Confessions of a Bookworm: Bookshelves of a Bookworm

Hi all!

My name is Chiara and I am a Bookworm.

You know a couple of weeks ago I said I had just finished organising all the books in my room?

Well, pretty much all that work will very quickly go out the window, especially since I just bought some new book.

Do you remember at the same time I said I would do a new thing? Bookshelves of a Bookworm?

That starts today.

So today I went out with my parents and ended up in Waterstones. Shock and horror! And I bought books. My mum was looking at me like I was absolutely ridiculous for the amount that I was carrying round the store. I mean it was only seven and two of them weren’t even mine. They were my dad’s but I was paying for them to get the Waterstones points.

There was a sixth book that I bought in a different bookshop but that is a different matter. So we’ll go through four of those books today and the other three tomorrow. And hopefully we’ll do the same thing maybe once a week, but at least once a month. For those we’ll be going through my actual bookshelves. Books I’ve read, books I haven’t. Books I’ve read so many times I’ve lost count.

So … let’s begin.

The Gentleman’s Guide to Vice and Virtue by Mackenzi Lee.

Henry “Monty” Montague was born and bred to be a gentleman, but he was never one to be tamed. The finest boarding schools in England and the constant disapproval of his father haven’t been able to curb any of his roguish passions—not for gambling halls, late nights spent with a bottle of spirits, or waking up in the arms of women or men.

But as Monty embarks on his Grand Tour of Europe, his quest for a life filled with pleasure and vice is in danger of coming to an end. Not only does his father expect him to take over the family’s estate upon his return, but Monty is also nursing an impossible crush on his best friend and traveling companion, Percy.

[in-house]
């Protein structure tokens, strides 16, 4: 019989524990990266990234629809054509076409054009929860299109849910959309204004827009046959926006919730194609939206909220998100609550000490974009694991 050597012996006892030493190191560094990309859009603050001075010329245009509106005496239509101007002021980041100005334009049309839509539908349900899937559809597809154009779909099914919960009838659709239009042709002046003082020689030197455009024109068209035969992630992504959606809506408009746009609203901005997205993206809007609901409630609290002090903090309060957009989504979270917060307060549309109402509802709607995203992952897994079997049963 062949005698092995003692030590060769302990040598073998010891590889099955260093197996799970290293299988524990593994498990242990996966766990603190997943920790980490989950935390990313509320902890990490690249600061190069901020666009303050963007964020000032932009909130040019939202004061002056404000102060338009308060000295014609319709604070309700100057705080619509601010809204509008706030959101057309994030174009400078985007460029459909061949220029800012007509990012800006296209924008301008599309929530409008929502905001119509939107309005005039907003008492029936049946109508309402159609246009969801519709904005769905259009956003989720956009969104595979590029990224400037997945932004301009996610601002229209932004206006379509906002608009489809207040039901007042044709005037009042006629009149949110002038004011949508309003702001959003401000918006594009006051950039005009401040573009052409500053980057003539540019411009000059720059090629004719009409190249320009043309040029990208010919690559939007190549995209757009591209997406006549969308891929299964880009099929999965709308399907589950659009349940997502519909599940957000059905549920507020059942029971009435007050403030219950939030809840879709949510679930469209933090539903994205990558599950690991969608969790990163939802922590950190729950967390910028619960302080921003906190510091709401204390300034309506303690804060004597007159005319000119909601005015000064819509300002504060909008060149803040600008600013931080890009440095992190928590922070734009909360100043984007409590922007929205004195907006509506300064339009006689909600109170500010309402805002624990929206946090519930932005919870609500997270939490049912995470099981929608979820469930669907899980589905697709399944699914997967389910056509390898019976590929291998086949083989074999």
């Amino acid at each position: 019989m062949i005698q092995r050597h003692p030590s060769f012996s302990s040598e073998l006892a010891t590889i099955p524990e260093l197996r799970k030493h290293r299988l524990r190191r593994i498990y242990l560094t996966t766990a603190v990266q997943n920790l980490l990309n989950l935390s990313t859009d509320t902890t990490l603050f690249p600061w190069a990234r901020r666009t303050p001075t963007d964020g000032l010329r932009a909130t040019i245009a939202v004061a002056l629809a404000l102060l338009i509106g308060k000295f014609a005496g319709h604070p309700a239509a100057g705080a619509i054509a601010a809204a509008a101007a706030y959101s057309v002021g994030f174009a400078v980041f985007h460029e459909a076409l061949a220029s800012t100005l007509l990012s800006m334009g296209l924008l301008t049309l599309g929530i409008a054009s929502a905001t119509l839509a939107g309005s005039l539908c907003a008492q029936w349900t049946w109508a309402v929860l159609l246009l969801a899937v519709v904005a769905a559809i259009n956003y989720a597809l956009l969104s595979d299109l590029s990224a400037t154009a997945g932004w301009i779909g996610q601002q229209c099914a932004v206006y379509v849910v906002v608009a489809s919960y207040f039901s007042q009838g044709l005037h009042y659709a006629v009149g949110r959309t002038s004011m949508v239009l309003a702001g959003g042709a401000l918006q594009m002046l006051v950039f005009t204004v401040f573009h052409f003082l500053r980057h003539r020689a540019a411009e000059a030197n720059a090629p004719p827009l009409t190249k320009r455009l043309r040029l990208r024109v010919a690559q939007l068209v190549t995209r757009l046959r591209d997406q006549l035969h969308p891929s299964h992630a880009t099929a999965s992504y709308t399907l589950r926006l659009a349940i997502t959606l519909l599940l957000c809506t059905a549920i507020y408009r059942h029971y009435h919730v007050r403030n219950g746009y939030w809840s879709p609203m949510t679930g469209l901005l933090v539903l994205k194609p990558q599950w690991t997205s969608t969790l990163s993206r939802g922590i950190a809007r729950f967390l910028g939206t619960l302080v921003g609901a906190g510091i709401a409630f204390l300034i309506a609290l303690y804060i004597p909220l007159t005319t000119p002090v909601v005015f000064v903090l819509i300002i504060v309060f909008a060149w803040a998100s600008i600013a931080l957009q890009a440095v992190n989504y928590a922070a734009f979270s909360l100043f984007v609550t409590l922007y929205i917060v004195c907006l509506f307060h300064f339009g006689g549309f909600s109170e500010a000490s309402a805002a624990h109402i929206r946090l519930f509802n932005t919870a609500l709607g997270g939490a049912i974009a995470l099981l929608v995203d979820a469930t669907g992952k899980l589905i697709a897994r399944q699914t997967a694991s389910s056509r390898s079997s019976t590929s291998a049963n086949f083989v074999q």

Still it isn’t in Monty’s nature to give up. Even with his younger sister, Felicity, in tow, he vows to make this yearlong escapade one last hedonistic hurrah and flirt with Percy from Paris to Rome. But when one of Monty’s reckless decisions turns their trip abroad into a harrowing manhunt that spans across Europe, it calls into question everything he knows, including his relationship with the boy he adores.

I’ve seen quite a few people recommend this book and they seem to be excited about the sequel. I started reading this in the store and I can’t wait to sit down and really get into this.

The Lady’s Guide to Petticoats and Piracy by Mackenzi Lee

A year after an accidentally whirlwind grand tour with her brother Monty, Felicity Montague has returned to England with two goals in mind—avoid the marriage proposal of a lovestruck suitor from Edinburgh and enroll in medical school. However, her intellect and passion will never be enough in the eyes of the administrators, who see men as the sole guardians of science.

But then a window of opportunity opens—a doctor she idolizes is marrying an old friend of hers in Germany. Felicity believes if she could meet this man he could change her future, but she has no money of her own to make the trip. Luckily, a mysterious young woman is willing to pay Felicity’s way, so long as she’s allowed to travel with Felicity disguised as her maid.

In spite of her suspicions, Felicity agrees, but once the girl’s true motives are revealed, Felicity becomes part of a perilous quest that leads them from the German countryside to the promenades of Zurich to secrets lurking beneath the Atlantic.

So this is the sequel to the first book I bought today. Generally I don’t buy second books until I know I’m into the series, like I will really read it. But it was there on the shelf shouting “Buy me! Buy me!”. So I did. I was enjoying the set up and the build up that was in the first book so I presume I’m going to enjoy it and get on to reading the second one soon.